Princess Yona is living an ideal life as the only princess in the Kingdom of Kohka. Her father, King Il, dotes on her, and her faithful guard, Son Hak of the Wind Tribe, protects her. Yon even cherishes the time spent with the man she loves, her cousin Lord Su-won of the Sky Tribe. However, everything changes on her 16th birthday when the king is killed and Hak is blamed. Soon, Yona is on the run with Hak, but she is determined to reclaim her throne by finding the Four Dragon Warriors.
As Yona of the Dawn, Vol. 5 (Chapter 24 to 29) opens, Yona, Hak, Yun, and Gija the White Dragon leave the Village of the Blue Dragon, after they escape from an earthquake. Yona give the Blue Dragon a name, but will he leave with Yona and company? Next, Gija senses the presence of the Green Dragon, which takes the small band to Awa Port in the land of the Earth Tribe. Although his presence is strong, the Green Dragon proves hard to find.
THE LOWDOWN: The Yona of the Dawn manga is part Chinese historical romance (or at least a Japanese version of it) and part quest-adventure. Over the last ten years of reading manga, I have come to enjoy the particular shojo spin on historical fiction/romance/adventure.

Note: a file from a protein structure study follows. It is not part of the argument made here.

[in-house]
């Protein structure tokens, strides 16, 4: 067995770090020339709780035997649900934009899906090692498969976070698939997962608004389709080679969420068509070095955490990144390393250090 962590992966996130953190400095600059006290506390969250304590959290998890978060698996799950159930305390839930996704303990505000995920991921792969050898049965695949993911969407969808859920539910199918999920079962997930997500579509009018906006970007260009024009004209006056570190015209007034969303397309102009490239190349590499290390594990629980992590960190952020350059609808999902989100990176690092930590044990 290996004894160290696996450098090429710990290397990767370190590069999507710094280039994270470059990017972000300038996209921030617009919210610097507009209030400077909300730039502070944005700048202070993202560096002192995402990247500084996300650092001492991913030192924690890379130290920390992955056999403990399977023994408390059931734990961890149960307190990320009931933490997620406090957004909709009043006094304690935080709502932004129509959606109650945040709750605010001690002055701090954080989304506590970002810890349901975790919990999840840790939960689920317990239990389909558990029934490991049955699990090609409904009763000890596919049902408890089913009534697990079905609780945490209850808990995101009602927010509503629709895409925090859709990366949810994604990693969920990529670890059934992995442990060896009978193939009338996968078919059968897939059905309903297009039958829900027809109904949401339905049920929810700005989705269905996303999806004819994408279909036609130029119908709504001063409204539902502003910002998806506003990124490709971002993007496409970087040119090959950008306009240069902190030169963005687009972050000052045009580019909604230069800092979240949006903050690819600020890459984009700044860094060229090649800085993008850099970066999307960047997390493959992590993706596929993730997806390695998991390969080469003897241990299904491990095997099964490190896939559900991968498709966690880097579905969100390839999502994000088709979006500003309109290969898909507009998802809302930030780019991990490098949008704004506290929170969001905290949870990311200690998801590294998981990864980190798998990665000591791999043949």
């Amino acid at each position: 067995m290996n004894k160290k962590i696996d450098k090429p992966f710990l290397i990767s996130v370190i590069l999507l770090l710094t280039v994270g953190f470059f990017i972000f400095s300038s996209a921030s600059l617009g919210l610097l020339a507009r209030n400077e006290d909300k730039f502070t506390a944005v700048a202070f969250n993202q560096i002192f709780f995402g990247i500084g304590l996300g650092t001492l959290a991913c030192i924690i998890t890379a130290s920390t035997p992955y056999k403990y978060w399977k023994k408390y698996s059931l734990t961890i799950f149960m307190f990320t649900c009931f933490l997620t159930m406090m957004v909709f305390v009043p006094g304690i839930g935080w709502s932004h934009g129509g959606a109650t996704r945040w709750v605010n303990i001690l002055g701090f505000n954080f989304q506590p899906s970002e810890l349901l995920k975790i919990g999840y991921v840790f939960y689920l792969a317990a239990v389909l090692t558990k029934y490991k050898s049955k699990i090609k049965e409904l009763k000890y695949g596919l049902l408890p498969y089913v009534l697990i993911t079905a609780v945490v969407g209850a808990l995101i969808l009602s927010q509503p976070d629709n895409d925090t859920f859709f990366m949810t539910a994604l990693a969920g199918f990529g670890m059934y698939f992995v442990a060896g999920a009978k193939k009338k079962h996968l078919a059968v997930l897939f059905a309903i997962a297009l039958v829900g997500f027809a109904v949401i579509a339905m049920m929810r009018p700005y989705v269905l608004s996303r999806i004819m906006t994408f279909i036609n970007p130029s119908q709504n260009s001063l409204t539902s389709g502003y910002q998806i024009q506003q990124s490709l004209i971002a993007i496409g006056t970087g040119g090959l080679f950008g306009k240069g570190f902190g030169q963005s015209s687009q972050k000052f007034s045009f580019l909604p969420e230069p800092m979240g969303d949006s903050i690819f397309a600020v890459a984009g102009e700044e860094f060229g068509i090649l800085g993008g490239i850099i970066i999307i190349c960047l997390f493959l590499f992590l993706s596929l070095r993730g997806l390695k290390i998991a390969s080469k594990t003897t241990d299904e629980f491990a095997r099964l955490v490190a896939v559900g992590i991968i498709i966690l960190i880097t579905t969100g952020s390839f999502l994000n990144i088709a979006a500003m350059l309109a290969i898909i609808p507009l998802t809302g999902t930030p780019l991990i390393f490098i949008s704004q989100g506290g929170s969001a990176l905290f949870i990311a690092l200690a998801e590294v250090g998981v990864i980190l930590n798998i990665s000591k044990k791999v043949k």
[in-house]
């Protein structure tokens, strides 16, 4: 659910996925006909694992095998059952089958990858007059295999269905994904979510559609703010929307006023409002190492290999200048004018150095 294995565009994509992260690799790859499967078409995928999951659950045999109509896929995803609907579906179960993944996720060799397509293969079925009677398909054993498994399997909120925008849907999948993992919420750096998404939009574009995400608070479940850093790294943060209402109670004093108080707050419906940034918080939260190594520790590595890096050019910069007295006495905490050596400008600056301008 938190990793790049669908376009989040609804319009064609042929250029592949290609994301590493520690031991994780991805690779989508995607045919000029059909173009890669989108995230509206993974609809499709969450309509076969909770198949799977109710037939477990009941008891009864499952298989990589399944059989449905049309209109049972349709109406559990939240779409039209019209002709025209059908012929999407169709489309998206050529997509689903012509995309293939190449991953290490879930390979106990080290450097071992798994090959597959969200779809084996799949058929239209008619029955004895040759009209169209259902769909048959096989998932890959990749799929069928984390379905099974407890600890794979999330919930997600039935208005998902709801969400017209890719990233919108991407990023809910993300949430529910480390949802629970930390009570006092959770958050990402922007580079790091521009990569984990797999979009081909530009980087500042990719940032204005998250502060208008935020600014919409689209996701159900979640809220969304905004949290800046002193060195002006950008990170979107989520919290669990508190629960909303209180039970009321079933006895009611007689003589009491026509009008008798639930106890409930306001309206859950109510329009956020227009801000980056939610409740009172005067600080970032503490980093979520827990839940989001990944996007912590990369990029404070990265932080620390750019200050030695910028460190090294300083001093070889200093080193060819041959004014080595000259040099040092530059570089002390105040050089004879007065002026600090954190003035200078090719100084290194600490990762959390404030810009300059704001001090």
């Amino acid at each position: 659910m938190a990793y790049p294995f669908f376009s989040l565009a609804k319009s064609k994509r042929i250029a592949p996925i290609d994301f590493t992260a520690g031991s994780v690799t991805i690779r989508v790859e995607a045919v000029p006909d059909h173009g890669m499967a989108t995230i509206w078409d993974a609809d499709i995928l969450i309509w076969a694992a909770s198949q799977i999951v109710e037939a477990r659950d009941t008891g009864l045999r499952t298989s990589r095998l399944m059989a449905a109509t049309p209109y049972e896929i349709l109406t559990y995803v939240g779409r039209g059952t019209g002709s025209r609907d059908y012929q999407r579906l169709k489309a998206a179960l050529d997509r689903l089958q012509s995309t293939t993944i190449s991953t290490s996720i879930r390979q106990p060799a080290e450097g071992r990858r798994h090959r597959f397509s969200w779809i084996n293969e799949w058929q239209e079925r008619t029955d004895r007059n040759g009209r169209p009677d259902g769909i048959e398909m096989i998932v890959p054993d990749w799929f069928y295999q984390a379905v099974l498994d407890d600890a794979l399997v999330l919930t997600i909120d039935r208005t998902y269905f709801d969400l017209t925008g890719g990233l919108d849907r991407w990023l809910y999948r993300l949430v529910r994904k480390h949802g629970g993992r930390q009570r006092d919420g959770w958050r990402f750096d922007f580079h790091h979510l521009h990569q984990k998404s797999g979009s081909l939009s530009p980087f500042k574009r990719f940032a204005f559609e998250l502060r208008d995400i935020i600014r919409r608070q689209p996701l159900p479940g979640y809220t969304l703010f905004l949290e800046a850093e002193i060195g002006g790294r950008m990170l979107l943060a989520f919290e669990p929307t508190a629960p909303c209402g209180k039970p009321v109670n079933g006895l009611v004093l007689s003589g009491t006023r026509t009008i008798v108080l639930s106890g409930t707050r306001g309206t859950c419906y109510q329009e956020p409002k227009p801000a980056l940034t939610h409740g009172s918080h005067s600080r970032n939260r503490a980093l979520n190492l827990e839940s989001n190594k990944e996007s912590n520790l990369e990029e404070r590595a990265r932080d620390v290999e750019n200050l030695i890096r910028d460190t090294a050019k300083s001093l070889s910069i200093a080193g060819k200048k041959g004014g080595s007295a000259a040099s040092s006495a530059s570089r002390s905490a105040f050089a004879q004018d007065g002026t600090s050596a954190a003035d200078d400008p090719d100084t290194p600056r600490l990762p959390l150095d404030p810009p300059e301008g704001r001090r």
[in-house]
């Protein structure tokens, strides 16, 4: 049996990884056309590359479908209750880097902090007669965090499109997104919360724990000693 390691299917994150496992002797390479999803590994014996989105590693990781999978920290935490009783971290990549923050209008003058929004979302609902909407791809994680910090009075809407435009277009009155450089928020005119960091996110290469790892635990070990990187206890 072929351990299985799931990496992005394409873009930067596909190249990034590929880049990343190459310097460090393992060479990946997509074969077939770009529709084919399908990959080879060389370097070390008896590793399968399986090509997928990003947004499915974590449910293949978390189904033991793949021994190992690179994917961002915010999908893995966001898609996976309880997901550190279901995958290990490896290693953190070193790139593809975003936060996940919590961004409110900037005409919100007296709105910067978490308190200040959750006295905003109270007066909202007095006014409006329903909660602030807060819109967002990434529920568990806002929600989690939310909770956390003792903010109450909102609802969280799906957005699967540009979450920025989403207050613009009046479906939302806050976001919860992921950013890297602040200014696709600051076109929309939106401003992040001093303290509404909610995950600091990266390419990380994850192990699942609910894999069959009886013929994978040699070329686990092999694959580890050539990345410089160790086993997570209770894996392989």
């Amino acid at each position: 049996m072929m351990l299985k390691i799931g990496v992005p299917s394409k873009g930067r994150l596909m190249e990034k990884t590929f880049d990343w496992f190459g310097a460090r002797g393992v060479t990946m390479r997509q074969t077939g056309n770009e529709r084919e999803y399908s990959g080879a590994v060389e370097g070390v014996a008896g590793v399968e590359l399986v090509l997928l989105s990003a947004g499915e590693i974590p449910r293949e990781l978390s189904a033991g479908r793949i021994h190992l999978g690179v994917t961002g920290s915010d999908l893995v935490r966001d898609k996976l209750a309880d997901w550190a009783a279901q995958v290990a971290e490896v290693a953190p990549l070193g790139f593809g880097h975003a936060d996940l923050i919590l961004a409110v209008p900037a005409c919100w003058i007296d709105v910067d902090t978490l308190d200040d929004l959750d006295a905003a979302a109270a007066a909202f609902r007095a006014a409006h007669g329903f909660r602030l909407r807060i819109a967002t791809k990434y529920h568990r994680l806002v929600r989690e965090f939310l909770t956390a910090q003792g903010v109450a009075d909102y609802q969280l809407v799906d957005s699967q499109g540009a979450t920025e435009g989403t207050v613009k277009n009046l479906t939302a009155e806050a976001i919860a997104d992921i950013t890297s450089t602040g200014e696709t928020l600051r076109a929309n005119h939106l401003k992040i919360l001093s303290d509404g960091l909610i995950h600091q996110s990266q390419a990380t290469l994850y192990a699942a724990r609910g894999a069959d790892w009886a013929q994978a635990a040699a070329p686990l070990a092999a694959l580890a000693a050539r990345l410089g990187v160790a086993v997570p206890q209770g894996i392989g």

Yona of the Dawn Volume 5 offers more of the elements of this series that have become familiar to readers. This is, however, not more of the same. In the six chapters contained in Vol. 5, creator Mizuho Kusanagi shifts the focus away from her star Yona, and delves into the personalities, goals, and trials and tribulations of the rest of her cast, especially focusing on Hak. This volume might make the reader believe that he is the star, and Hak does have a star quality. He could be the lead of his own manga, which is one more reason to read Yona of the Dawn. Yona and Hak are two excellent leads.
I READS YOU RECOMMENDS: Fans of historical romantic adventure will want to try the Shojo Beat title, Yona of the Dawn.